“To be able to fuck a lot: mix fifty [pine nuts] with two measures of honey and seeds of pepper and drink it. To have an erection whenever you want: mix pepper with honey and rub it on your thing.”

Πολλὰ βι[ν]εῖν δύνασθαι· στροβίλια πεντήκοντα μετὰ δύο κυά[θ]ων γλυκέος καὶ κόκκους πεπέρεως τρίψας πίε. Στ[ύ]ειν, ὅτε θέλεις· πέπερι μετὰ μέλιτος τρίψας χρῖέ σου τὸ πρᾶ̣γ̣μ̣α.

  1. Complications: this might just be a metaphor. στροβίλια can be phallic; κόκκος can mean “testicles” or female genitals. Also, seeds are, well, seminal. So there is some affiliative magic going on here.

2. I was a little unsure about στροβίλια, but I checked Galen (De Simp. Medic. 12.55.7) and it seems to be a pine nut (Κώνου ὁ καρπὸς, ὃν δὴ καὶ κόκαλον ὀνομάζουσι καὶ στρόβιλον). I am happy for a botanist’s help.

3. τὸ πρᾶ̣γ̣μ̣α: There is a variant attributed to Democritus τὸ π[έλ]μα, which looks like we could treat as a diminutive of τὸ πέος (“penis”) if we wanted to. So, you know, “spread pepper and honey on your little prick”)

Enhancements

For the verb βι[ν]εῖν, see this earlier post. For masturbation in ancient Greek, go here.

Etymologicum Magnum

Anaphlân: to rub genitals with your hand. Some, instead, say stuein.

     ᾿Αναφλᾶν: Χειροτρίβειν τὸ αἰδοῖον. Οἱ δὲ, στύειν.

Aristophanes, Birds 1255-56

“Iris herself—so you’ll be surprised how erect I am
Even though I am an old man, three times as good as a ship’s ram!”

τὴν ῏Ιριν αὐτήν, ὥστε θαυμάζειν ὅπως
οὕτω γέρων ὢν στύομαι τριέμβολον.

Suda, for the gloss

“Triembolon: able to strike a lot. Aristophanes”

Τριέμβολον: πολλάκις ἐμβάλλεσθαι δυνάμενον. ᾿Αριστοφάνης·

 

Aristophanes, Acharnians 1220

“I want to sleep. And I am erect.
And I will fuck in the dark.”

Κἀγὼ καθεύδειν βούλομαι καὶ στύομαι
καὶ σκοτοβινιῶ.

According to J. Henderson (The Maculate Muse 1991: 112) this verb is the vulgar way to talk about erections:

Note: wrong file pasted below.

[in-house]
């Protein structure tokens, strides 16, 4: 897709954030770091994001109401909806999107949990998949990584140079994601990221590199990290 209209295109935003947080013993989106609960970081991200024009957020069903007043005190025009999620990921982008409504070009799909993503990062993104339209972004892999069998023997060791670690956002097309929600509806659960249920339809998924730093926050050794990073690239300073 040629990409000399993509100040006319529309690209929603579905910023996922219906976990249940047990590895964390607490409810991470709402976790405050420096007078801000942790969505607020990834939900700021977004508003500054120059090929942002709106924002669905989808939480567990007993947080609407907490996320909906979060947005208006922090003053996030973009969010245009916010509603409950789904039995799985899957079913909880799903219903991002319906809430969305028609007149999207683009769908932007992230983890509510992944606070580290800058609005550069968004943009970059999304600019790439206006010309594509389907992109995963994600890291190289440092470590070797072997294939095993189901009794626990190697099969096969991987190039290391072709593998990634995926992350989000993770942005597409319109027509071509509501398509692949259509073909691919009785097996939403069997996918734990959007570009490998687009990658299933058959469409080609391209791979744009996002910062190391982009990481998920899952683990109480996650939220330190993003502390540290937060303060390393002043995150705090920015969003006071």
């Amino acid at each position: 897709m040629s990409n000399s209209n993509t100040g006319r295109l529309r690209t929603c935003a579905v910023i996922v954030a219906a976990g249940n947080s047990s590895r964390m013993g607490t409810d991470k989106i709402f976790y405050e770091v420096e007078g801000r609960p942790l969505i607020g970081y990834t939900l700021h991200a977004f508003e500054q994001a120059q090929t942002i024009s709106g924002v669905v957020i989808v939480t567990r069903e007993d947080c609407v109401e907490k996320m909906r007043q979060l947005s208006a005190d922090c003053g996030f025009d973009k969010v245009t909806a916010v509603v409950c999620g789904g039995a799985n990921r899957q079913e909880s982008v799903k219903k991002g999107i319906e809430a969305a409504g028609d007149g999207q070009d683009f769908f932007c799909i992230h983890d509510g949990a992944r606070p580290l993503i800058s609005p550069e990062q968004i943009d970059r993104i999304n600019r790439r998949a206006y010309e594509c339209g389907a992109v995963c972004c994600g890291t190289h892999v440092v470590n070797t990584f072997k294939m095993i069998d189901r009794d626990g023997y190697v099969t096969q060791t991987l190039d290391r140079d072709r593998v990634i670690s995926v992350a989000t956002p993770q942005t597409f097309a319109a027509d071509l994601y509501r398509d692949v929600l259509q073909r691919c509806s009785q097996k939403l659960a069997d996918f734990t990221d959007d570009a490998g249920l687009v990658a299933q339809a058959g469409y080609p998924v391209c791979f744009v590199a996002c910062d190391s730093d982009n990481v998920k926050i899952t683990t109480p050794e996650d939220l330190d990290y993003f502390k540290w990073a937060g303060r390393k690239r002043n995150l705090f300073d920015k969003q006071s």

stuein

Image result for Ancient Greek Phallic vase

Tawdry Tuesday (NSFW): Hipponax Teaches Us Some new Words

Hipponax, fr. 12 [Tzetz. ad Posthom. 687, “θήπεον”]

“The mother-fucker Boupalos
Was taunting the children of the Eruthraians with these words
While he was about to pull back his accursed foreskin.”

τούτοισι θηπέων τοὺς Ἐρυθραίων παῖδας
ὁ μητροκοίτης Βούπαλος σὺν Ἀρήτῃ
†καὶ ὑφέλξων τὸν δυσώνυμον ἄρτον.†

Most people who know ancient Greek will probably associate ἄρτον with its more typical definition (“bread”) than with foreskin. I think that the explanation for this homonym may have to do with the latter definition developing from τὸ αἴρειν:

Etym. Sym.

ἄρτος: παρὰ τὸ αἴρειν, ὅ ἐστι καθ’ ἑκάστην προσφέρειν

But this etymology is certainly problematic. “Bread” in Greek has an unclear history (Beekes):

bread

More family-safe fun from Hipponax

Fragments. 135, 135a, 135b

“Cock-shaker”

“Exhibitionist”

“Opening of filth”

ἀνασεισίφαλλος

     ἀνασυρτόλις

     βορβορόπη

 

Hipponax fr. 144

“Sister of bullshit”

βολβίτου κασιγνήτην.

Image result for Ancient Greek Phallus vase

Terracotta Vase, Metropolitan Museum of Art (c. 5th Century BCE; 1999.78)

How to Give the Finger in Ancient Greek (And Why…)

[Thanks to new friend Matt Farmer for drawing the following to my attention and to Justin Arft for realizing Matt and I might have something to talk about]

In Aristophanes’ Peace a rude hand gesture is mentioned (549):

Καὶ τὸν δορυξὸν οἷον ἐσκιμάλισεν.

Perseus’ translation (“this sickle-maker is thumbing his nose at the spear-maker?” ) may not do justice to the gesture or its meaning. Ancient commentary glosses this in a slightly different way.

Schol ad Ar. Pax. 549

Eskimálisen: “instead of he stuck his finger up” for to skimalísai is properly to shove a finger into a bird’s anus. But when people wish to insult someone, they extend their middle finger, retract the rest, and show it.”

ἐσκιμάλισεν: ἀντὶ τοῦ “κατεδακτύλισεν”· σκιμαλίσαι γάρ ἐστι κυρίως τὸ τὸν δάκτυλον εἰς τὸν πρωκτὸν τοῦ ὀρνέου βαλεῖν. οὐ μόνον δὲ τοῦτο, ἀλλὰ καὶ ὅταν βουλόμενοι ἐφυβρίσαι τινὰ τὸν μέσον δάκτυλον ἐντείνοντες καὶ τοὺς λοιποὺς συνάγοντες δείξωσιν αὐτόν.

Apart from loving this passage’s instructions about how to give a middle finger, I am intrigued by the fact that Greeks gave the middle finger at all and by the chance that the reference to a bird’s anus might provide an amusing folk etymology for why we call it the “bird”. But, first and foremost, we can learn why the Greeks gave the finger.